Monday, October 5, 2009


Photo courtesy
That’s 6W up there, dear readers, and a few ounces. It’s built on a wreath armature suspended from three hooks. The green things are called zip ties. If you’re careful, with a small tool you can hold back the internal latch on one and reuse it. Use nail clippers to modify the ties and round the sharp trimmed edges over an open flame.

My friendly local Righteous Value hardware store sells an Edison base light socket that has been modified to accept the smaller 6W bulb, which I think is sold for car headlights.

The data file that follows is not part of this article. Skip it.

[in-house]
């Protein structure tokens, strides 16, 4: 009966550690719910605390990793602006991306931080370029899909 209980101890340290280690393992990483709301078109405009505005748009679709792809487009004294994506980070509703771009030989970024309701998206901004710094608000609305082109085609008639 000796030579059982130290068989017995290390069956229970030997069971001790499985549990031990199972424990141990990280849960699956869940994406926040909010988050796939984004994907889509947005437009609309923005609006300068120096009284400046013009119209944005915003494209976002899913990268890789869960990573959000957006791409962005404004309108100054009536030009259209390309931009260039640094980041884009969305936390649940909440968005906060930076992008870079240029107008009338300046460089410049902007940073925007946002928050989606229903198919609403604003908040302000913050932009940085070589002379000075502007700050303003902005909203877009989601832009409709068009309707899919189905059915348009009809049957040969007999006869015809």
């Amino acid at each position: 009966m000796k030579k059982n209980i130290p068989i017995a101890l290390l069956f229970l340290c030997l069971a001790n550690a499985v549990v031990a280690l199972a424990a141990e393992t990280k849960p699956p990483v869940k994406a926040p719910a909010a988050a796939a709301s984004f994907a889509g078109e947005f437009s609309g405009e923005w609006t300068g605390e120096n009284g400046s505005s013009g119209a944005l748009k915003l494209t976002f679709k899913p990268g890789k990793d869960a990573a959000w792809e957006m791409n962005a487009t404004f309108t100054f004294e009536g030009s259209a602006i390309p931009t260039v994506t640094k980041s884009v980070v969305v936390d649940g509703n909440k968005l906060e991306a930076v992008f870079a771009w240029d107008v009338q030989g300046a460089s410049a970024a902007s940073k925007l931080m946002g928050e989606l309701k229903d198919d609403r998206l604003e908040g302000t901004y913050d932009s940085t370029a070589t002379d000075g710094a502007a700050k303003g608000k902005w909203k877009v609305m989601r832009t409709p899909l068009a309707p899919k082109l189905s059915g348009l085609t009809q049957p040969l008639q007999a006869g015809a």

Early electrified halls were lighted with fifteen-watt bulbs, which must have contributed in later, over-illuminated decades to the sense of Victorian houses being dismal relics. Nineteenth century houses are meant to be a symphony of shadows inside and out. In the Fifties, two films laid out the dark and light sides of Victorian culture. Joseph Cotton’s Magnificent Ambersons shows a family in decay. Hayley Mills’ Pollyanna, with sets by Seattle painter Franz Gerstl, is altogether positive.

More after the jump.